I have long been intrigued by the fact that when I am absorbed in reading, I completely miss what people have said, even if they have been speaking directly to me. This can be embarrassing but in my case people tend to indulgently excuse it because of the stereotype of the ‘absent minded professor’. Being a theoretical physicist also helps since we are considered to be a little weird anyway.
But since I have been in the same room as the speaker, the sound waves must have entered my ears and gone to my brain but I have absolutely no memory of hearing anything. It is like the sound never even entered my head. This article explains why.
The researchers believe this deafness when attention is fully taken by a purely visual task is the result of our senses of seeing and hearing sharing a limited processing capacity. It is already known that people similarly experience ‘inattentional blindness’ when engrossed in a task that takes up all of their attentional capacity – for example, the famous Invisible Gorilla Test, where observers engrossed in a basketball game fail to observe a man in a gorilla suit walk past. The new research now shows that being engrossed in a difficult task makes us blind and deaf to other sources of information.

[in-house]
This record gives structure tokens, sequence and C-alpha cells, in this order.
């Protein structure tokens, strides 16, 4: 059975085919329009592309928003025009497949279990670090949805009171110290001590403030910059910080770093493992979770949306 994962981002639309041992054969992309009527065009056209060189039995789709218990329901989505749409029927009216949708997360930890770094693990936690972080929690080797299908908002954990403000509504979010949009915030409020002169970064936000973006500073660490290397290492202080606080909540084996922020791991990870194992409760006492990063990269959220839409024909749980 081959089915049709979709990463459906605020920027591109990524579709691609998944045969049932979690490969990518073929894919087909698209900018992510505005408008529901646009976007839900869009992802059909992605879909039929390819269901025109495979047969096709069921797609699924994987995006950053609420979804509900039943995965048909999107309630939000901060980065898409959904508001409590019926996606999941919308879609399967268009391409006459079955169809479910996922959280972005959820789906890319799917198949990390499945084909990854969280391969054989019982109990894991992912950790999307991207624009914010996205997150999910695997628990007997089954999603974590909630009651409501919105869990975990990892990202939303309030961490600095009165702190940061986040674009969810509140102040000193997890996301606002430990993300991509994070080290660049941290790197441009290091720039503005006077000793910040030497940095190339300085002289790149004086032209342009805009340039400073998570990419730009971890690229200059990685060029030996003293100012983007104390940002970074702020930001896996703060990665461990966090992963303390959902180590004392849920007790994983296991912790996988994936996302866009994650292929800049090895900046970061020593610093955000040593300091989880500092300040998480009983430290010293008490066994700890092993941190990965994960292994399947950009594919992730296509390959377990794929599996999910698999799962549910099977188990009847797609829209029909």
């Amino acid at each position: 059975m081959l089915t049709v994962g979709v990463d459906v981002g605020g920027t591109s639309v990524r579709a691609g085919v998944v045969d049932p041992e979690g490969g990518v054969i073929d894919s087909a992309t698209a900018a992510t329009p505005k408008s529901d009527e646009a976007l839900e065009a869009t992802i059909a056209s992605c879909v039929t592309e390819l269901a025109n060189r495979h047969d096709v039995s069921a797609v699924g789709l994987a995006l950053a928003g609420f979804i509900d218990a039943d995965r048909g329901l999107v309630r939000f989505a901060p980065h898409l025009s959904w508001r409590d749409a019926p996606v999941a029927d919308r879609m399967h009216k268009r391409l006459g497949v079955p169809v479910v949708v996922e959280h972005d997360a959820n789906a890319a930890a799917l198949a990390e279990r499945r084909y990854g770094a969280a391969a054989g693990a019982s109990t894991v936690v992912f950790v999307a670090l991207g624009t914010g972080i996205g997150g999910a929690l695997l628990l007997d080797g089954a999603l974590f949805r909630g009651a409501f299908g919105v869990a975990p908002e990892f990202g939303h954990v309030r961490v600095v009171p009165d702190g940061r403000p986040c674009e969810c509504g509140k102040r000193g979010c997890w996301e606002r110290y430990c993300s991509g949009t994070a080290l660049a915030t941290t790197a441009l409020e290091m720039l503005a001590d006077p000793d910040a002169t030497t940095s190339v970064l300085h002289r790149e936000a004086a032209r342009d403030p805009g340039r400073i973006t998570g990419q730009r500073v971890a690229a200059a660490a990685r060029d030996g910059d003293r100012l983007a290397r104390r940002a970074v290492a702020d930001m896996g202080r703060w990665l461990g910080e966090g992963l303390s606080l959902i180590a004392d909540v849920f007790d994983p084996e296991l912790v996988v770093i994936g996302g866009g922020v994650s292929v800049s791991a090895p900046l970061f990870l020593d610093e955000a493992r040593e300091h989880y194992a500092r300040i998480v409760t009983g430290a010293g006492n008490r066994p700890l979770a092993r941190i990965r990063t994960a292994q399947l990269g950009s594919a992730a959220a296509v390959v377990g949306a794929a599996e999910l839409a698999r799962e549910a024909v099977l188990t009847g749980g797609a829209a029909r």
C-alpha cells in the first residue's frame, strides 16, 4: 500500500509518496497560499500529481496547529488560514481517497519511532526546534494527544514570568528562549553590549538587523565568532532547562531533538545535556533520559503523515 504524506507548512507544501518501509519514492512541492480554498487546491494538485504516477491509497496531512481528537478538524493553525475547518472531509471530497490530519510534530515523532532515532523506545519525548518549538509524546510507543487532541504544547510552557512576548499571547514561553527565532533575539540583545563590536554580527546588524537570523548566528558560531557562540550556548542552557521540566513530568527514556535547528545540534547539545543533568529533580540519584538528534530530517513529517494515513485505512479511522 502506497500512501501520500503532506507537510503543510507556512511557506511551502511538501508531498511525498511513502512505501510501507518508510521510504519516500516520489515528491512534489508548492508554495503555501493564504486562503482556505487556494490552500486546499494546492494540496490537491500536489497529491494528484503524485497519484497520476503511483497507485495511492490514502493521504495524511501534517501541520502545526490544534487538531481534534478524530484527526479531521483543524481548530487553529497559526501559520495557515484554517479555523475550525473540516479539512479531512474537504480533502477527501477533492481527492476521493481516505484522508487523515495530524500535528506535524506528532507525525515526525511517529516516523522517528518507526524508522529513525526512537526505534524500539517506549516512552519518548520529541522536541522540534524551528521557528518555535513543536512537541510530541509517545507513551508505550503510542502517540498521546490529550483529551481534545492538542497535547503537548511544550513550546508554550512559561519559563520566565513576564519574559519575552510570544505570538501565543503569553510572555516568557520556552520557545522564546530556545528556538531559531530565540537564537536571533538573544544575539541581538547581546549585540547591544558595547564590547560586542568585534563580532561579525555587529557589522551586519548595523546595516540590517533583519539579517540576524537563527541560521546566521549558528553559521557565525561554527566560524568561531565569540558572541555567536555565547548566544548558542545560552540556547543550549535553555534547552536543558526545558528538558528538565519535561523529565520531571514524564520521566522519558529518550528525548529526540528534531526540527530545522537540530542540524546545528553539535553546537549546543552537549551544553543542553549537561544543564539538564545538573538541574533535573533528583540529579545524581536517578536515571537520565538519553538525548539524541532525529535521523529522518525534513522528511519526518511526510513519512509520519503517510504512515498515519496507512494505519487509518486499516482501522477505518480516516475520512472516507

So it seems like we never really ‘hear’ anything until the brain has actually processed the incoming sound waves to register as sound. If the part of my brain responsible for this task is otherwise occupied, I haven’t really ‘heard’ it.
This has happened to me other than reading, when I am merely thinking about something and have tuned the speaker out. I am sure everyone has had the same experience of daydreaming and missing what was said. This adds to the evidence that certain kinds of multitasking are impossible at a basic cognitive level.